Movie Review: Horns

Horns poster

On DVD in the UK right now – @TigersMS78 likes what sees with Horns

Alexandre Aja’s film Horns based on Joe Hill’s book, is an unexpectedly emotional, very funny and strange film. What it lacks in perhaps pure straight lines storytelling it more than makes up for with near perfect mix of romance, horror and comedy. I haven’t read the book so I won’t be comparing – which is fine because this is a review of the film, not a comparison piece.

Everything that happens in Horns feels risky from a film making point of view. First up the film has a story that is so outlandish that it could have come across as stupid or unintentionally funny; the commitment level needed from everyone involved has to be absolute for the film to fully work. Secondly and perhaps most telling is that the film is directed by a guy known for brutal, gory, violent and bleak films yet Aja handles all the romantic and dramatic scenes be they hyper stylised or not with a sensitivity that he has to date, hidden or perhaps not had the chance to show.

Daniel Radcliffe in HornsHorns tells the story of Ig Perrish (Daniel Radcliffe), a man that in the aftermath of his girlfriend Merrin’s (Juno Temple) mysterious death, of which he is the main suspect, wakes up with horns protruding from his temples. Everyone who can see the horns seems to not care but is more interested in letting Ig know a whole bunch of stuff that he never wanted too and acting out their desires. These horns make everyone tell him the truth and their darkest secrets. However Ig soon realises he can use his horns to find his girlfriends killer. So whilst this sounds strange and it is, in the film it is played straight – this is where the unexpected comedy and emotional scenes come from, in particular after Ig visits his parents, his mother blurts out that she doesn’t want him to be her son and when he talks to his father Ig is told that Merrin was his father’s favourite thing about him, Ig agrees – it’s a heavy scene but it shows that Horns is playing for keeps.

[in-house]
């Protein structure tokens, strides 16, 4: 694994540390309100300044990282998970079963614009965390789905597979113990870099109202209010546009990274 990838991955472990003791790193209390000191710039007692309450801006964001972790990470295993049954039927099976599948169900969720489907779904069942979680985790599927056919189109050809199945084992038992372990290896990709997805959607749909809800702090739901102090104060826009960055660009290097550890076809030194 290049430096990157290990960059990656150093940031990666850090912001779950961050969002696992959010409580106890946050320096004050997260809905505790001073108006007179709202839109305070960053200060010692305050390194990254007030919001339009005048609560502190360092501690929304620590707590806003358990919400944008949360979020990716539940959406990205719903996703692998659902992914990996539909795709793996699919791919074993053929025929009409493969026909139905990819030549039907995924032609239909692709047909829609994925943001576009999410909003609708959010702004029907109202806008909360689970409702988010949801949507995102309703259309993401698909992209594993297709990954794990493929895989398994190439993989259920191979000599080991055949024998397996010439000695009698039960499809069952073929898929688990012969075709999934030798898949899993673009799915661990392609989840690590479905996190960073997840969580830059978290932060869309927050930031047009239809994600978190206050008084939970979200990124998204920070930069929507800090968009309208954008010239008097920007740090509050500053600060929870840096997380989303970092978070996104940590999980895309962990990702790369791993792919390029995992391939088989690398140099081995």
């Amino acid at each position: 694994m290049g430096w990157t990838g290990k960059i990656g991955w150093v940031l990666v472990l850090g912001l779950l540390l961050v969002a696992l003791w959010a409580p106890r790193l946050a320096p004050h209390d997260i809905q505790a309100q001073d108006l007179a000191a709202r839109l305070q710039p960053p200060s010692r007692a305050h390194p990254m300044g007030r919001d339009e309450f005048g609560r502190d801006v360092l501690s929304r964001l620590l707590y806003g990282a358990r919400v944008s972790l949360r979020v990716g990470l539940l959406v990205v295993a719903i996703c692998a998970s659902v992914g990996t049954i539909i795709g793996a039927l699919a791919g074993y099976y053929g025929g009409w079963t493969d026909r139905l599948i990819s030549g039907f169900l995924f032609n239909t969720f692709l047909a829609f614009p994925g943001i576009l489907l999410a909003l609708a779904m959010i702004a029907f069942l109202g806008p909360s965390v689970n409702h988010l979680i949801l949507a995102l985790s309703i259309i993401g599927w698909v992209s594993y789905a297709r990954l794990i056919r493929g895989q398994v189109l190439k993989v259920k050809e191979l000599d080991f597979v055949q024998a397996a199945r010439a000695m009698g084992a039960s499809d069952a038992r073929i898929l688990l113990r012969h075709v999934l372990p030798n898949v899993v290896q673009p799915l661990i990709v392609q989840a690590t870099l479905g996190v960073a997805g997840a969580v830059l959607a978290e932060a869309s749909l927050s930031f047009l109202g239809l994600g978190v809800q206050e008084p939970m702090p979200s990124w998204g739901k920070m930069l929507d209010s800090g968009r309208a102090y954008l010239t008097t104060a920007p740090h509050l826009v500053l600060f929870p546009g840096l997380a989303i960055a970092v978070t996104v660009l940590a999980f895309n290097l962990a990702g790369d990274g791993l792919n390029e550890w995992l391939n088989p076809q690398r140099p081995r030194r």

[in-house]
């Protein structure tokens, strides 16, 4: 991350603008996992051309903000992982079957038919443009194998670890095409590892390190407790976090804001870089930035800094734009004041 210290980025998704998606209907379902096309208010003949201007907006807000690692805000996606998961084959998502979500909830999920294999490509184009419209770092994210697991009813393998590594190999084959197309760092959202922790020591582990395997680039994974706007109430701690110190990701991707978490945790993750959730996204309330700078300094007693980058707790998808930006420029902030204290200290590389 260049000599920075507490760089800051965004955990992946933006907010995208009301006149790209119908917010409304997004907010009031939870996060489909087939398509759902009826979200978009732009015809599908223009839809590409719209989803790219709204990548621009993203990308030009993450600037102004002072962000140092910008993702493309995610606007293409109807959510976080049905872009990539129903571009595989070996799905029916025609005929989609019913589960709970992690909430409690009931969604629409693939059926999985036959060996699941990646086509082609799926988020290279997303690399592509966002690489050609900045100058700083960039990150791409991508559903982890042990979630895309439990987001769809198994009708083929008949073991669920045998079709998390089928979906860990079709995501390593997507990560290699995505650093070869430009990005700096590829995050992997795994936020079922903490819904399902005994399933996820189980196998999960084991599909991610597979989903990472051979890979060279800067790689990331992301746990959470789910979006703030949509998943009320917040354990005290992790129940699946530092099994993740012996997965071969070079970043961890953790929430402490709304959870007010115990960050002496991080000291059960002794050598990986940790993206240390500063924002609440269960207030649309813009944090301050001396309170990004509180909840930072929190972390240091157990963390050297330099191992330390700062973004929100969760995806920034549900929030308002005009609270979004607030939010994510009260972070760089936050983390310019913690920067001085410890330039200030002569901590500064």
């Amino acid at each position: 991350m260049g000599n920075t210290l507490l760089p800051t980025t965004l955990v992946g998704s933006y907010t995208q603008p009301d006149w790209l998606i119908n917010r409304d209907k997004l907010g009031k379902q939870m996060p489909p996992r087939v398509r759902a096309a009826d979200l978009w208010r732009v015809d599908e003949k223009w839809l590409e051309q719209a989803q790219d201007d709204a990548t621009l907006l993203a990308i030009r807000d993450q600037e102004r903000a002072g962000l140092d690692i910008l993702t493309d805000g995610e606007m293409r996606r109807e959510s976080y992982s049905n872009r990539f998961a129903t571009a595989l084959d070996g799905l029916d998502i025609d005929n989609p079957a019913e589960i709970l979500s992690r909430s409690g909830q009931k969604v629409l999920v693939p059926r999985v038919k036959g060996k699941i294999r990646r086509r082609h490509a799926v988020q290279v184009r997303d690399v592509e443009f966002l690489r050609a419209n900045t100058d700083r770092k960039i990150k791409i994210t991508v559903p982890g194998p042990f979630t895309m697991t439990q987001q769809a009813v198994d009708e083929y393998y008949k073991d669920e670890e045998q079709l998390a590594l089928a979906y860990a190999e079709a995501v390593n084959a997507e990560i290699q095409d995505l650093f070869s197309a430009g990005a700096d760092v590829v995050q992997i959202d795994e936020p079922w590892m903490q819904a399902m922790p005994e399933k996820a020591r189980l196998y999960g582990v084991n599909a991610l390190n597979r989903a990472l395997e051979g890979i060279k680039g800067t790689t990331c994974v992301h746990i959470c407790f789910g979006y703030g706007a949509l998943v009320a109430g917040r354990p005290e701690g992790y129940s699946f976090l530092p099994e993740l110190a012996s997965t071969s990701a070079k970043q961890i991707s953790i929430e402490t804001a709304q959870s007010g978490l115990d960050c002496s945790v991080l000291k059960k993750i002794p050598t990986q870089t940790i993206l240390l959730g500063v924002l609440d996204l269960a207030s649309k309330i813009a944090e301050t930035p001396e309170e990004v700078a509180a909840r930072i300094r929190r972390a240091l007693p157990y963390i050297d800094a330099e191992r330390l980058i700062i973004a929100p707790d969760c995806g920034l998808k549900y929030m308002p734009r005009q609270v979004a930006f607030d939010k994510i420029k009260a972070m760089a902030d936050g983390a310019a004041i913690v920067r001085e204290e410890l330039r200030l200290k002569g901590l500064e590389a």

The cast are all amazing, however none more so than Daniel Radcliffe. He inhabits the role of Ig Perrish and it is one of his best roles to date. He brings the anger, sadness and vulnerability to a complex character going through a weird and tough time. Without Radcliffe’s performance the film doesn’t work, it is a truly great piece of acting.

Aja has certainly grown as a film maker and it is on show in Horns. He is always willing try something different within the horror spectrum and Horns is definitely his most mature work, having said that however when the film needs to get violent Aja proves that he still hasn’t lost the ability to create a bloody mess on screen. I have a slight issue with the writing as a few events are glossed over or not fully explained (maybe they don’t need to be) and coming in at two hours long I can understand some truncation from the original source material would have happened.

Horns is one of the more out there ideas in quite some time, an ‘outside of the square’ film that yes is based off a book but I think it took some definite courage from all involved to see this through. Horns is a success in my opinion, original and not afraid to take a chance.

Ryan Morrissey-Smith

Follow @TigersMS78 on twitter

Images: wikipedia &

Horns is available from Amazon here:

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